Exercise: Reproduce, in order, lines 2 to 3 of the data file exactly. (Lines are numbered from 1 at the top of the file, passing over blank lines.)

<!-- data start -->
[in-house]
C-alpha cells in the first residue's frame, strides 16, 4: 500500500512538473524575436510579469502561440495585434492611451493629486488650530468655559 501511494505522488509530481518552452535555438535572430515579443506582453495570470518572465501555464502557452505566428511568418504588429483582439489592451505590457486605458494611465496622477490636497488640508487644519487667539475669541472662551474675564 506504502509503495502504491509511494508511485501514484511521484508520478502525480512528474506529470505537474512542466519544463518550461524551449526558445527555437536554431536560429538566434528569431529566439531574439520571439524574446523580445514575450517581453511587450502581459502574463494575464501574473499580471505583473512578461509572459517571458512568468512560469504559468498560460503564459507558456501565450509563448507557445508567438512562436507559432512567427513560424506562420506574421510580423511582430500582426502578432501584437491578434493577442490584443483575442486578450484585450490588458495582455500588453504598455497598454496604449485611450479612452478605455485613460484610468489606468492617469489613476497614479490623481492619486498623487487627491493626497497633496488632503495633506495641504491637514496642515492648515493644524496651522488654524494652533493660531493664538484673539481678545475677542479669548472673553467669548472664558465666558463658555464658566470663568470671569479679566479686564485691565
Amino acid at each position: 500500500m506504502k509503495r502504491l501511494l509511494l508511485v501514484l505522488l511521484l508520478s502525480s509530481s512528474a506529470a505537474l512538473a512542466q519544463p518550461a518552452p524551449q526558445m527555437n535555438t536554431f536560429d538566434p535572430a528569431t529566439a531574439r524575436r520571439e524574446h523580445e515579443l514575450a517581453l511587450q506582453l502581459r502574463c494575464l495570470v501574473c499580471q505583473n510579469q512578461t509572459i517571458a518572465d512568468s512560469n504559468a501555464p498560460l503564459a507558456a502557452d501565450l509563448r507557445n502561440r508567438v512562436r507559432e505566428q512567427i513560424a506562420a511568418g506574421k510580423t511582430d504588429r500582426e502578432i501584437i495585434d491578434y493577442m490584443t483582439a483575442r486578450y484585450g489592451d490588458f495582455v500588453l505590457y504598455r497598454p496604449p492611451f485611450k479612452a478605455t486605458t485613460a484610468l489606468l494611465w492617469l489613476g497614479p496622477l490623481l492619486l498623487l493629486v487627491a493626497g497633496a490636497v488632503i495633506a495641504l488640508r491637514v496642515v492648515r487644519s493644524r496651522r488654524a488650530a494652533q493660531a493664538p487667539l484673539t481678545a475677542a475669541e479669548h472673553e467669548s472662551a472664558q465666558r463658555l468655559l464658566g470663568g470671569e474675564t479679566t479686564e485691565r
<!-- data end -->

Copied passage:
C-alpha cells in the first residue's frame, strides 16, 4: 500500500512538473524575436510579469502561440495585434492611451493629486488650530468655559 501511494505522488509530481518552452535555438535572430515579443506582453495570470518572465501555464502557452505566428511568418504588429483582439489592451505590457486605458494611465496622477490636497488640508487644519487667539475669541472662551474675564 506504502509503495502504491509511494508511485501514484511521484508520478502525480512528474506529470505537474512542466519544463518550461524551449526558445527555437536554431536560429538566434528569431529566439531574439520571439524574446523580445514575450517581453511587450502581459502574463494575464501574473499580471505583473512578461509572459517571458512568468512560469504559468498560460503564459507558456501565450509563448507557445508567438512562436507559432512567427513560424506562420506574421510580423511582430500582426502578432501584437491578434493577442490584443483575442486578450484585450490588458495582455500588453504598455497598454496604449485611450479612452478605455485613460484610468489606468492617469489613476497614479490623481492619486498623487487627491493626497497633496488632503495633506495641504491637514496642515492648515493644524496651522488654524494652533493660531493664538484673539481678545475677542479669548472673553467669548472664558465666558463658555464658566470663568470671569479679566479686564485691565
Amino acid at each position: 500500500m506504502k509503495r502504491l501511494l509511494l508511485v501514484l505522488l511521484l508520478s502525480s509530481s512528474a506529470a505537474l512538473a512542466q519544463p518550461a518552452p524551449q526558445m527555437n535555438t536554431f536560429d538566434p535572430a528569431t529566439a531574439r524575436r520571439e524574446h523580445e515579443l514575450a517581453l511587450q506582453l502581459r502574463c494575464l495570470v501574473c499580471q505583473n510579469q512578461t509572459i517571458a518572465d512568468s512560469n504559468a501555464p498560460l503564459a507558456a502557452d501565450l509563448r507557445n502561440r508567438v512562436r507559432e505566428q512567427i513560424a506562420a511568418g506574421k510580423t511582430d504588429r500582426e502578432i501584437i495585434d491578434y493577442m490584443t483582439a483575442r486578450y484585450g489592451d490588458f495582455v500588453l505590457y504598455r497598454p496604449p492611451f485611450k479612452a478605455t486605458t485613460a484610468l489606468l494611465w492617469l489613476g497614479p496622477l490623481l492619486l498623487l493629486v487627491a493626497g497633496a490636497v488632503i495633506a495641504l488640508r491637514v496642515v492648515r487644519s493644524r496651522r488654524a488650530a494652533q493660531a493664538p487667539l484673539t481678545a475677542a475669541e479669548h472673553e467669548s472662551a472664558q465666558r463658555l468655559l464658566g470663568g470671569e474675564t479679566t479686564e485691565r